The storm may have blown over but the clean-up is ongoing as councils face multi-million dollar repair bills, insurance claims rise, and flooded schools prepare to re-open.
The deluge of rain late last week left a path of destruction with landslides, flooded homes, slumped roads and damaged water treatment plants.
Civil Defence Minister Peeni Henare, who visited Whangārei, Kawakawa and Moerewa on Sunday to survey the damage said the Government has put an initial $30,000 towards a Mayoral Relief Fund to support communities impacted by the storm. And more money is expected once the full cost of the storm damage is finalised.
Whangārei District Council chief executive Rob Forlong said the council is facing a multi-million dollar repair and clean-up bill.
"It will take months to recover. In the meantime our systems remain very vulnerable if we have another storm – even if it is much lighter than the one we've just had," he said.
Forlong said WDC was estimating the costs of damage and repairs and would be talking to the Government about what funding is available, looking at its work programmes and bringing forward maintenance budgets.
"People pulled together to help each other. Our roads, water and wastewater systems have come out of this with less damage than we could have expected.
"That doesn't make the situation good, but it means it is recoverable," he said.
Forlong acknowledged it had been a "hell of a year" with the worst drought in Whangārei's history and Covid-19 both affecting businesses, employment and the environment; and now a one-in-500 year rainfall event.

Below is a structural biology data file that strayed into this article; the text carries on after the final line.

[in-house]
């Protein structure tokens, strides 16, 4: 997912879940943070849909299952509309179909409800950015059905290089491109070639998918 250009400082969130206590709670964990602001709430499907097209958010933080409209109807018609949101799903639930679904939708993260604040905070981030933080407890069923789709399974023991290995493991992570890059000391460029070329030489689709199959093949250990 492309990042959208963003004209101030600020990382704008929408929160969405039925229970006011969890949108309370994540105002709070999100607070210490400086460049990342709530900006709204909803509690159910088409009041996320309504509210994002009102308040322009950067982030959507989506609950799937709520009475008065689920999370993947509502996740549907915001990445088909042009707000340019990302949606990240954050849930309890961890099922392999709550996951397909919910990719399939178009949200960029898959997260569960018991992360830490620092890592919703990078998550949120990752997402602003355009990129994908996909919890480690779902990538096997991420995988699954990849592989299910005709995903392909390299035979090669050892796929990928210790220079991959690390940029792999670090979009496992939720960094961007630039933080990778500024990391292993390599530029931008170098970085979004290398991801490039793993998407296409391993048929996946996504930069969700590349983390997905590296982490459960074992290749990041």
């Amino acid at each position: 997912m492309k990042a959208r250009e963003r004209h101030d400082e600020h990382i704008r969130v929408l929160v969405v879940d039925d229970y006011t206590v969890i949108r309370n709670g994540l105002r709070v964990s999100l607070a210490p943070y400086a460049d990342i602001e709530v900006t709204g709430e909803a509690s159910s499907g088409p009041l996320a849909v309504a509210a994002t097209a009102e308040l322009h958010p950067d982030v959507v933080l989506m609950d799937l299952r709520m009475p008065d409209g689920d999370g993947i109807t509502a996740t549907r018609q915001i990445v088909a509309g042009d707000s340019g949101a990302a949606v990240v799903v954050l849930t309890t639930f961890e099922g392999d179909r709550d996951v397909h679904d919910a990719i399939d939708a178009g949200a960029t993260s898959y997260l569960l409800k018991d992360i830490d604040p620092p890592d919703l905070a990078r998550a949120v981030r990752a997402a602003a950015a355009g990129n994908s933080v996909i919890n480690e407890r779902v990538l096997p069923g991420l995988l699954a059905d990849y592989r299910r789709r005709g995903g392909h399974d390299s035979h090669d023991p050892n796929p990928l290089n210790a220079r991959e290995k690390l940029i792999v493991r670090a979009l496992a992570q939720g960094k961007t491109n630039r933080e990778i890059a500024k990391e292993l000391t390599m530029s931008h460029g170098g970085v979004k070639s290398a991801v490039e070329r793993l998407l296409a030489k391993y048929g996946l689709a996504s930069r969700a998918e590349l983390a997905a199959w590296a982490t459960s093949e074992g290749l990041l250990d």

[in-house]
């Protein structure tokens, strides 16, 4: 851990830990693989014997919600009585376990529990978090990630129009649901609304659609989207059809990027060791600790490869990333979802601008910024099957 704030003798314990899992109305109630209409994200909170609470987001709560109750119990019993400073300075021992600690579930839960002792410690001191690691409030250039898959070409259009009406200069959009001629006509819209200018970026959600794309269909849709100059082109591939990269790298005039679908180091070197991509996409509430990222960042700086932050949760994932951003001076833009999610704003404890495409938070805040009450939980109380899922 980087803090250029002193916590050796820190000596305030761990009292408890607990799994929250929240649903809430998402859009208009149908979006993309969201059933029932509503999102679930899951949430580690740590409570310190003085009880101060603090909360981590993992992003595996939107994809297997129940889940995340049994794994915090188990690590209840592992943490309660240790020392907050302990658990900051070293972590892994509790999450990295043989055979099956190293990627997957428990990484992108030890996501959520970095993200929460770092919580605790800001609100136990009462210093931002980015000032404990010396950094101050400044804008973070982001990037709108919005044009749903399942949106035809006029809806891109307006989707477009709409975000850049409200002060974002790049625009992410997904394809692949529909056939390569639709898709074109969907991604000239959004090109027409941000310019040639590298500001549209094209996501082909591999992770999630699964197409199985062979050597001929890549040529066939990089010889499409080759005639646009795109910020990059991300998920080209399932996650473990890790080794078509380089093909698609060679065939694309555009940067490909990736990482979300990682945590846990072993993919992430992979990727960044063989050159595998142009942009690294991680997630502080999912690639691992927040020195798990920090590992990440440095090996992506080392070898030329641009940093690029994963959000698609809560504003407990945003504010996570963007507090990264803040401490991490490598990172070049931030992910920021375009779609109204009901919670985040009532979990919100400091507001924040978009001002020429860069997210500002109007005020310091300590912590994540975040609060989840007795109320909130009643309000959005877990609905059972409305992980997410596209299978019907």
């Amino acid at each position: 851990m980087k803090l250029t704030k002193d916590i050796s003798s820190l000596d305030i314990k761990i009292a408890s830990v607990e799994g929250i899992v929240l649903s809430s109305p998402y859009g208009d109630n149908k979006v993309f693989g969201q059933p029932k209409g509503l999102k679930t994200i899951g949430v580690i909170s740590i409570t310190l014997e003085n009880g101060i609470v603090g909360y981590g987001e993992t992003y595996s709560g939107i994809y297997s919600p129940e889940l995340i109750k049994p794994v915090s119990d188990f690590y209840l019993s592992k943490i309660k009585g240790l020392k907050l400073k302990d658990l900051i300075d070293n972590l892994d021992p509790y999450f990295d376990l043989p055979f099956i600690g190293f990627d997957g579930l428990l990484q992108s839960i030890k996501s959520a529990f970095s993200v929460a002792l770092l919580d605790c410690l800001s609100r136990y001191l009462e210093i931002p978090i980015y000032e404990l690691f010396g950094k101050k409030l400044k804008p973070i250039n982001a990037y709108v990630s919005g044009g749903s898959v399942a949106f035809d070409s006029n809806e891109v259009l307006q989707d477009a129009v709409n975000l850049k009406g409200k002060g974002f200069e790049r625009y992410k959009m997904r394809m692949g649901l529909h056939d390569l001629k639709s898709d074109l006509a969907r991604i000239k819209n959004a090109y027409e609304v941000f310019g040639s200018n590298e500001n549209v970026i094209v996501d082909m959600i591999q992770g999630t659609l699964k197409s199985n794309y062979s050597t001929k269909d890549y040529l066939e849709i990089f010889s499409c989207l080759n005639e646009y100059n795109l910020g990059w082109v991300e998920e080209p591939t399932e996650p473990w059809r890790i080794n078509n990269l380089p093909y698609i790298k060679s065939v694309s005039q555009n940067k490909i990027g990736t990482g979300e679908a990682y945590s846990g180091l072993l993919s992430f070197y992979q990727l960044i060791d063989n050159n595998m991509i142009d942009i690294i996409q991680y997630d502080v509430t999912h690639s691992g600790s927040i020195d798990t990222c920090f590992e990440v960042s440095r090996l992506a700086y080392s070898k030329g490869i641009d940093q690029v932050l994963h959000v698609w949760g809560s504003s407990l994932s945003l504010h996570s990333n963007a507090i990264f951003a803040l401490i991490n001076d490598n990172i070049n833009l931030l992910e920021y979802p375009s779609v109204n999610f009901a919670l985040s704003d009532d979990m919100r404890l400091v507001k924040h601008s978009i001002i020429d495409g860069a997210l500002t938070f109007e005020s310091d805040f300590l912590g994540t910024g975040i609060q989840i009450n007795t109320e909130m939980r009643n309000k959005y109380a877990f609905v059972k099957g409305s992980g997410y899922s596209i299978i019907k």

"Anyone who has not already been knocked about already will be affected by now," he said.
Residents are still being asked to save water after reservoirs dropped dramatically while the Whau Valley Water Treatment plant was shut down.
WDC water services manager Andrew Venmore said reservoirs had risen from 15 per cent to 25 per cent.
"We've made a little bit of progress but it is still very low."
Reservoir levels would need to be about 80 per cent before he was comfortable.
Meanwhile, early estimates show the cost of repairs in the Far North will be between $1.6m to $2m - this doesn't include the cost of repairing the Paihia Water Treatment Plant.
Far North District Council chief executive Shaun Clarke said 160 roads would need work to make them fully accessible and 86 would need significant slip repairs. Three bridges also needed fixing.
Benjamin Hope, spokesman for Kaipara District Council, said it looked like repairs and clean-up in the district will mostly be within the roading network and there was no estimated cost yet.
"Our teams are still out assessing the damages and will continue to throughout the next week or two. We still have a number of roads closed due to flooding, and bridge assets underwater that will need assessing,"
It's not just councils dealing with storm damage. AA Insurance had a 46 per cent increase in claims from the previous weekend - including four large property claims, and four schools in Northland have had to temporarily close.
Motatau School was closed yesterday, Whau Valley School and Te Kura Kaupapa Māori o Te Rāwhitiroa are closed until Wednesday, and Hikurangi School is closed all week.
Henare said as well as the immediate $30,000 other initial support has also been arranged.
''Skip bins will be delivered to Whangārei and Moerewa so that residents can dispose of water-damaged household goods. Civil Defence Emergency Management will also arrange for septic tanks to be pumped in Moerewa once the ground has dried out,'' he said.
"This is a very challenging time for the community but I'm proud of how well they have responded and supported each other during this tough time. We will stay in contact with local councils to see what further assistance may be needed as site assessments are completed in the coming days.''